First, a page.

Teaching our school age boys while trying to keep a toddler from flooding the house or throwing things out the window is a God-sized task I rarely feel that I am properly equipped or adequate for.  But it’s the right thing to do.  We’ve talked and prayed and sought counsel of people who know us and we have yet to find someone who says we should send our kids to school.  Every family is different.  What’s good and right for our kids is to be at home in this season.

Toffer’s work is valuable.  Samuel even so graciously said to me, “People say Baba is more important because the work he does is important.” Thanks, Samuel, for that piece of encouragement. {insert sarcasm emoji}  While I know that the work Toffer does is not more important than the work I do, I do know that what he does is valuable and is the right job for him and a good thing in a dark and desperate world.  And someday, when this world has gone back to dust and we are sitting on the other side of the tapestry the Master Weaver has made, we will see how the things done quietly in these years fit into the grand picture.

Doing what is good and right, following the path God laid before us, does not equal easy or secure.  It does not mean I woke up every morning feeling great and confident in who I am and in what God has for me. A lot of days it was the opposite. I felt burdened with the things I carried in my heart that I couldn’t share. I felt overwhelmed with raising five kids and feeling like no matter what I did I was doing something, or everything, wrong.  I struggled with feeling like I wasn’t enough for anybody, like I deserved the isolation and loneliness.  In reality, this was just a hard year.  I’m learning and growing to understand who I am and what God made me to do.  This year has been part of that process.  I will continue seeking the good and the right, seeking God’s path for my steps, knowing that He will make a way.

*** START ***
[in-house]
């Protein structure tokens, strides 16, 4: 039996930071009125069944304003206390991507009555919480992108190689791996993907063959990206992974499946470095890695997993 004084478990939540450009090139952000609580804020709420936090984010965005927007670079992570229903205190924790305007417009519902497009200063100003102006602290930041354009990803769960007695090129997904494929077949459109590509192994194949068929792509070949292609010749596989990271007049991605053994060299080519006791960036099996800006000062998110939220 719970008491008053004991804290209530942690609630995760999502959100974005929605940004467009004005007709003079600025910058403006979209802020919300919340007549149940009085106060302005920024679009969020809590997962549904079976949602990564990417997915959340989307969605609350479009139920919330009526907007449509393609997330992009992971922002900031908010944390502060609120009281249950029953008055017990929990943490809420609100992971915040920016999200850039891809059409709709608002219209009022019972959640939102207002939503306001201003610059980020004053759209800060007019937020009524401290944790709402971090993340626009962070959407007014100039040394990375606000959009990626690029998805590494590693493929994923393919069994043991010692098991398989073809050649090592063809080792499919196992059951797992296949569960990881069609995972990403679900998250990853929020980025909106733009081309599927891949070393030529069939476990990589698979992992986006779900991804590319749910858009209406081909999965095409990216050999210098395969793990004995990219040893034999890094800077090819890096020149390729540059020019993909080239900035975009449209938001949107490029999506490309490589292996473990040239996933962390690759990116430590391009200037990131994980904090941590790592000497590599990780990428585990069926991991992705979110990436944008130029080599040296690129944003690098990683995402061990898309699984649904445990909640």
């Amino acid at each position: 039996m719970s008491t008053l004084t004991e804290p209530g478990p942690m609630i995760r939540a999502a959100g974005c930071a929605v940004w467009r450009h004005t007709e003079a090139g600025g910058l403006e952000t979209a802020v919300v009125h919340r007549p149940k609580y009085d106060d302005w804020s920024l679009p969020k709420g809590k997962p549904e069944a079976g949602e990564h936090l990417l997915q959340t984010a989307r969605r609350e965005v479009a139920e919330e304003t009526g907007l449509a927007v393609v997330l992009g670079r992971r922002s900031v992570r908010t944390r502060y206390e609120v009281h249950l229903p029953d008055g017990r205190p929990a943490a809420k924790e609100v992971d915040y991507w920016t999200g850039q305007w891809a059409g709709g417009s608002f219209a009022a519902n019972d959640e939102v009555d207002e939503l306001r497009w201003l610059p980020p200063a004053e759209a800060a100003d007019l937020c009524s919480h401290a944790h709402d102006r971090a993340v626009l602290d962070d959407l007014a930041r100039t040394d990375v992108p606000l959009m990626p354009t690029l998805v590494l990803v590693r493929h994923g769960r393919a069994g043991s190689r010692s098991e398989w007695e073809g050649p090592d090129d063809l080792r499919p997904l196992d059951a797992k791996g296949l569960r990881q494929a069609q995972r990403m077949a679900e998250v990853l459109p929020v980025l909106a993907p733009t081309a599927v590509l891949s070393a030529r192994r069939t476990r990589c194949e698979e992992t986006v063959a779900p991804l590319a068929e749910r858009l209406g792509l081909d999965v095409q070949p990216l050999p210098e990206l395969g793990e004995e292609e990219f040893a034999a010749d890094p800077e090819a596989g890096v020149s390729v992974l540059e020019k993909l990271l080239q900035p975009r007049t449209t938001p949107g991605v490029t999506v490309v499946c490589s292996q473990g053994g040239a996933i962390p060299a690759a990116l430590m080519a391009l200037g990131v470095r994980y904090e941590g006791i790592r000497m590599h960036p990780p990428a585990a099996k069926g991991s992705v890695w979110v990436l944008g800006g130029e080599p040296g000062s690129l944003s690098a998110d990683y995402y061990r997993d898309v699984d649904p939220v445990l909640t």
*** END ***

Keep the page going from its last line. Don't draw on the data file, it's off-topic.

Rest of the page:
Our Father Rejoices with Joy

When I found out I was pregnant again I panicked….A LOT! Oh. My. Word. What if this baby is a girl????  I’ve never been one of those women who longed for a baby girl, who would only feel fulfilled in life if she raised a girl, or four. Girls just haven’t been on my radar. I have four boys and I LOVE being a boy mom. So there I was, pregnant and clearly something inside me knew this was different.  So I journaled and I prayed. I prayed frequently and fervently that God would give me a love for whoever this child was that I was carrying. That no matter what I would want to be this little ones mom and love him or her just like I love my boys.

The birth story with this pregnancy is long and complicated. If you want to know, I’ll gladly share. I’m just not much for doing that here.  We were in the delivery room and the doctor handed me this baby, moved away the cord and I saw we had a GIRL! A very blue and not breathing girl, but a GIRL! Waves of both great concern and huge amounts of love rushed over me. The cord was cut quickly, our pediatrician was called down and thankfully our little girl cried her first cry shortly after.

And then I got to really hold her.  The first picture of me with her is me full-on ugly crying, but they were tears of joy, tears of relief, tears of thankfulness that God had answered my prayer. He gave us a girl. A beautiful, wonderful, sweet, amazing little girl. I never knew how much I wanted a girl until He gave me this one.  I’m still not sold on being a “girl mom,” but I’m completely sold on being this girl’s mom.

Her four older brothers love and adore her.  We are smitten and love her more than words will ever express. God knew what our family needed when our family needed it. And so, in early March, we welcomed our very first daughter, Miss Abigail Joy.